The artwork is John James Audubon although Liz is herself an artist. I chose Audubon for the precision of his renditions which reminded me of Liz’s exactitude with her scents.

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5 Responses to Liz Zorn and Soivohle: An Appreciation

  1. mals86 says:

    I have to blame (thank?) Musette at Perfume Posse for goosing me to try some of Liz’ output – I think Musette lives (relatively) close and has been to the shop, lucky duck… She was talking about how wonderful Violets and Rainwater was, and I went to the site and sampled several things, including V&R, Cumberland Ti, Writing Lyrical Poetry, and Daybreak Violin, which I especially liked. Since then I’ve also tried Green Oakmoss, Harbinger, Love Speaks Primeval, Lilacs and Heliotrope, Lilacs and Roses (d/c – reminded me a bit of the old Coty Paris), and Lilas et Narcissus. There was another one, too, d/c now… a jasminey one… can’t remember. But it was Miss M’s description of Centennial that really goosed me into actually buying something bigger than a sample there.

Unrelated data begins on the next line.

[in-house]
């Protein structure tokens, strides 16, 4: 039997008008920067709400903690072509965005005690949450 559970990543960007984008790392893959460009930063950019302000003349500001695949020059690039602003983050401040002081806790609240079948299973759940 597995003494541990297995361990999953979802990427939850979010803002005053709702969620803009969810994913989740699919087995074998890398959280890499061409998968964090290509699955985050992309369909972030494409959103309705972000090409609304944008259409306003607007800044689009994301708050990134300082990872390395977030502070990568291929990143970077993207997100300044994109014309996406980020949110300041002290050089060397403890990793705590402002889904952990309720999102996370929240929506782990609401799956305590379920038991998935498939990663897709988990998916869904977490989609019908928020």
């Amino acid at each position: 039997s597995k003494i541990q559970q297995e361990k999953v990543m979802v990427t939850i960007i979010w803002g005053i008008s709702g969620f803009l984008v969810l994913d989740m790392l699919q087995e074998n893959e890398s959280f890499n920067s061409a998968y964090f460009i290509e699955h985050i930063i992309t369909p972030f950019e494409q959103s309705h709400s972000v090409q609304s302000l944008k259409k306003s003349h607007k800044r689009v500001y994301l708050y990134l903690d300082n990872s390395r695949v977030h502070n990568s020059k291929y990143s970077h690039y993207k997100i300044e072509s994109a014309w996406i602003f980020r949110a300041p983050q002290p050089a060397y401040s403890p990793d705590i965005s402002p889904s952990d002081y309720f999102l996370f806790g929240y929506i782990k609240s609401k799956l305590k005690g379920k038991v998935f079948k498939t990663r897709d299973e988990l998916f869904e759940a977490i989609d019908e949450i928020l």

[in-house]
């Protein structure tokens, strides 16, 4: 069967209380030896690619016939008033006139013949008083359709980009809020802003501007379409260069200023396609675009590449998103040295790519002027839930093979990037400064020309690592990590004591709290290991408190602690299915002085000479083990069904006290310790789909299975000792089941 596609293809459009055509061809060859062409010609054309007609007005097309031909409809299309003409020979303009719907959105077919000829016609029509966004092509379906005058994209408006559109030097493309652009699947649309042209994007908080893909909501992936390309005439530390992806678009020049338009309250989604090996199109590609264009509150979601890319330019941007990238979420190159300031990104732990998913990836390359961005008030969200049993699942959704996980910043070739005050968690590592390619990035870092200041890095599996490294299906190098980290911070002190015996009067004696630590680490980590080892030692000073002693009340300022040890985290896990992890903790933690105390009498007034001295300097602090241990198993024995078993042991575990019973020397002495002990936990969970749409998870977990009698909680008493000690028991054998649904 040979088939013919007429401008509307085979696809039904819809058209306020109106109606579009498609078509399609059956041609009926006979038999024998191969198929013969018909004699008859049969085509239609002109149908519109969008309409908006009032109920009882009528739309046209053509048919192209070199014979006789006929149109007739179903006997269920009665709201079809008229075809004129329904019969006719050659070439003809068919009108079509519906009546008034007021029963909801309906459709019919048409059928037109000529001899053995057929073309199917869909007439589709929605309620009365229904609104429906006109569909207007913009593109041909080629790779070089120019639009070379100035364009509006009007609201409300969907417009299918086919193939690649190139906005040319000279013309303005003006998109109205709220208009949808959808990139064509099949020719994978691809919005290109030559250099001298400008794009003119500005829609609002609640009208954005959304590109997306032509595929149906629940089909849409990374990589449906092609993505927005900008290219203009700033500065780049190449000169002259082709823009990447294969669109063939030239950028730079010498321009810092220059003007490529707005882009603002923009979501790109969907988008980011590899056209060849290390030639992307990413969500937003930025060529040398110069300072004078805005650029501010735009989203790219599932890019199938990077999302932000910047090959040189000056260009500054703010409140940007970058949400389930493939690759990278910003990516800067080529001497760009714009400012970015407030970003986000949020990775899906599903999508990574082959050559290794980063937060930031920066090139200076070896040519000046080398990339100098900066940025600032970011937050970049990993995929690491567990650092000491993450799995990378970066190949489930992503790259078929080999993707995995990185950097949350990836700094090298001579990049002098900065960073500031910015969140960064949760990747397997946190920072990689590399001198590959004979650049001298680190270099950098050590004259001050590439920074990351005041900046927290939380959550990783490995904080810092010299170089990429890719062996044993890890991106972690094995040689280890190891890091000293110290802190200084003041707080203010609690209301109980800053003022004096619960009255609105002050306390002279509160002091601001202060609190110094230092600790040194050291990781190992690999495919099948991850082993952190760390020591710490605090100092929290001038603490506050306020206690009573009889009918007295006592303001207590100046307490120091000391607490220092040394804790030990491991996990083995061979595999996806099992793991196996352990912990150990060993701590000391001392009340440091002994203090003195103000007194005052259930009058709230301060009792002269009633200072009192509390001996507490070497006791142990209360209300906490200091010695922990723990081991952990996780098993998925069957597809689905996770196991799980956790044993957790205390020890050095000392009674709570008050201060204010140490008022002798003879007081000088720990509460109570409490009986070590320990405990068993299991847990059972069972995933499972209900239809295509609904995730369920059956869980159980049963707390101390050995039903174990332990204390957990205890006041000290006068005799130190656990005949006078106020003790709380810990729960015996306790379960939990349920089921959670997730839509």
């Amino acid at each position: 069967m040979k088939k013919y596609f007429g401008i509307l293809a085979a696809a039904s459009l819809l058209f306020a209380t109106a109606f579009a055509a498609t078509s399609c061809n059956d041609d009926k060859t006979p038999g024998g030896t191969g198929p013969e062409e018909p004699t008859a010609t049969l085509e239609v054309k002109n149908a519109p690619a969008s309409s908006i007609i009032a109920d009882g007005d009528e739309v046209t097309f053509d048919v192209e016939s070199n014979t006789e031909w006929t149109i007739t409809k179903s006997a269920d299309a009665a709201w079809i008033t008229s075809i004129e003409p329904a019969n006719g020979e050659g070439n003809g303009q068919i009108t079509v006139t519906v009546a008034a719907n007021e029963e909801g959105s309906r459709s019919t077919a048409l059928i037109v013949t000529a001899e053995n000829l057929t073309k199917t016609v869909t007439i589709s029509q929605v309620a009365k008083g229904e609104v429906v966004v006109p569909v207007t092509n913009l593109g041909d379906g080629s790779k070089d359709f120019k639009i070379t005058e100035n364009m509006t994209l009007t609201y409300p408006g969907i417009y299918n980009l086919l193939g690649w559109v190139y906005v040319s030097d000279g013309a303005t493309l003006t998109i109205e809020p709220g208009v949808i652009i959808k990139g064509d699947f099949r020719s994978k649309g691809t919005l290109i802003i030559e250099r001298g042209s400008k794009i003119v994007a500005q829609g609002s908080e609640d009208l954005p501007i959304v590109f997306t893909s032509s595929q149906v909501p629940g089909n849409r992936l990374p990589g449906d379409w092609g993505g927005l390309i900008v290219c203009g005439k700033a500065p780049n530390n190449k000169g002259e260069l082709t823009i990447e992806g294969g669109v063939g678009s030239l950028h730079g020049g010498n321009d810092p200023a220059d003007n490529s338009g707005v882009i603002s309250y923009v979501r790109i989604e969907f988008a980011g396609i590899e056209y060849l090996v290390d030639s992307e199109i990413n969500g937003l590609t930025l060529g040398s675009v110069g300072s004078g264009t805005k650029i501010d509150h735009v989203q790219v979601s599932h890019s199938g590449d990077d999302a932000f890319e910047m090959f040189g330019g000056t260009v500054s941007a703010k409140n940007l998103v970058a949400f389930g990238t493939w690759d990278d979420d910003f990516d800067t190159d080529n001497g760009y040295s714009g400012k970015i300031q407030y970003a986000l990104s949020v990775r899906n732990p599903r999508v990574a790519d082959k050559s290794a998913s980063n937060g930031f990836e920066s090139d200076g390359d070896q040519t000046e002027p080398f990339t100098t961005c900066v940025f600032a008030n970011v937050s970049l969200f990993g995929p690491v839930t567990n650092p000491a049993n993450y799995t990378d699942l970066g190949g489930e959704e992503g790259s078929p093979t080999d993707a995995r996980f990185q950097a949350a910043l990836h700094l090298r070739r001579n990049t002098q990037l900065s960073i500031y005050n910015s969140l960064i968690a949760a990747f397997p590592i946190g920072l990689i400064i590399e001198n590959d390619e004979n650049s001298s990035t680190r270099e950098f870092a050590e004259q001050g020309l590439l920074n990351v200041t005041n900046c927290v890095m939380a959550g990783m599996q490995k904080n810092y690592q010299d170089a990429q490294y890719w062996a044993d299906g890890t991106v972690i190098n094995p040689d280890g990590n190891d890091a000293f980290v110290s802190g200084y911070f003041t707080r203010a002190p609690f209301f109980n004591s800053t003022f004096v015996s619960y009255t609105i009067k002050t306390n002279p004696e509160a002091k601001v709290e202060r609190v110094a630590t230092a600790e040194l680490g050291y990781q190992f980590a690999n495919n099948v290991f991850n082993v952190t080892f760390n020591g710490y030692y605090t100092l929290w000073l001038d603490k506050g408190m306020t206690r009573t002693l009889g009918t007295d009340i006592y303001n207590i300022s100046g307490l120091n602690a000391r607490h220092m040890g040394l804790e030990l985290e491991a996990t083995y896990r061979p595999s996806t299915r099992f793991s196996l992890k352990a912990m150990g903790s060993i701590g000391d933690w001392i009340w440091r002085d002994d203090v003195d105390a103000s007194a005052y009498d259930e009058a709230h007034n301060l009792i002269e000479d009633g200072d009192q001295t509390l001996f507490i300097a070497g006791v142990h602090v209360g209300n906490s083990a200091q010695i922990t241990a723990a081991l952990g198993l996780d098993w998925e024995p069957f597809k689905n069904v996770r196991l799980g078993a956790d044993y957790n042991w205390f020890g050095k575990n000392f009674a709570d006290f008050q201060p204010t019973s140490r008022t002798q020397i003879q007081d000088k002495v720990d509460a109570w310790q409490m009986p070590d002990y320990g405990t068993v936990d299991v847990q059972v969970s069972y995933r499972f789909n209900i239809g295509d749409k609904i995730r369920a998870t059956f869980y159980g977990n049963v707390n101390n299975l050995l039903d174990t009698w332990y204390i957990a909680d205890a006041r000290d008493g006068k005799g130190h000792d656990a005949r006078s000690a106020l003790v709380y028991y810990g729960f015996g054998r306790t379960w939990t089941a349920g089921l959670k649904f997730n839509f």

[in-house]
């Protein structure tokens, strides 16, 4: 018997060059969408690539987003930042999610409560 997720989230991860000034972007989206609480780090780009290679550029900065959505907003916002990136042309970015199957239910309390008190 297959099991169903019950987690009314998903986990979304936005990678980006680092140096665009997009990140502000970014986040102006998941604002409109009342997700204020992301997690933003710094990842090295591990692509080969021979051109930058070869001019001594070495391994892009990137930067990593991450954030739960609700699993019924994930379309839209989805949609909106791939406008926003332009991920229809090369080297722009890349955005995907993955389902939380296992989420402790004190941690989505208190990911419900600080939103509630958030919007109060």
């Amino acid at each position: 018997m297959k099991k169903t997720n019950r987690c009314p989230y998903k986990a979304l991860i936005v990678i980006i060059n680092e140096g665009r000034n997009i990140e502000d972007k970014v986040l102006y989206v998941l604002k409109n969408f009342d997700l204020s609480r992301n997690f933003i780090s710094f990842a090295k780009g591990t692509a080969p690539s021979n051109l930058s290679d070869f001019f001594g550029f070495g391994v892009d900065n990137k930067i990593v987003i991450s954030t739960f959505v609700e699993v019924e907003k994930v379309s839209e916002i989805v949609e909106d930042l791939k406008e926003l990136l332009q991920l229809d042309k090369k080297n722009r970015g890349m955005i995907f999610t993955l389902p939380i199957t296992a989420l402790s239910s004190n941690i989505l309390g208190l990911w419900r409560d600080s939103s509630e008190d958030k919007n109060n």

I love Centennial. It’s not really my usual sort of thing, being a very *hefty* chypre, but it is just floral enough to keep me satisfied, while also having this very fuzzy texture. It always reminds me of this angora blend sweater I owned in college, this being a sort of burnt-coral/deep peachy-orangey-light rust color. It was softer than soft, but substantial… and, you know, fuzzy.

    Rosa sur Reuse is my other favorite from the house. Funny you should mention Opium, because I. Hate. Opium. Good LORD, do I hate Opium and all its ilk, with a hate keener than an icy north wind. HATE.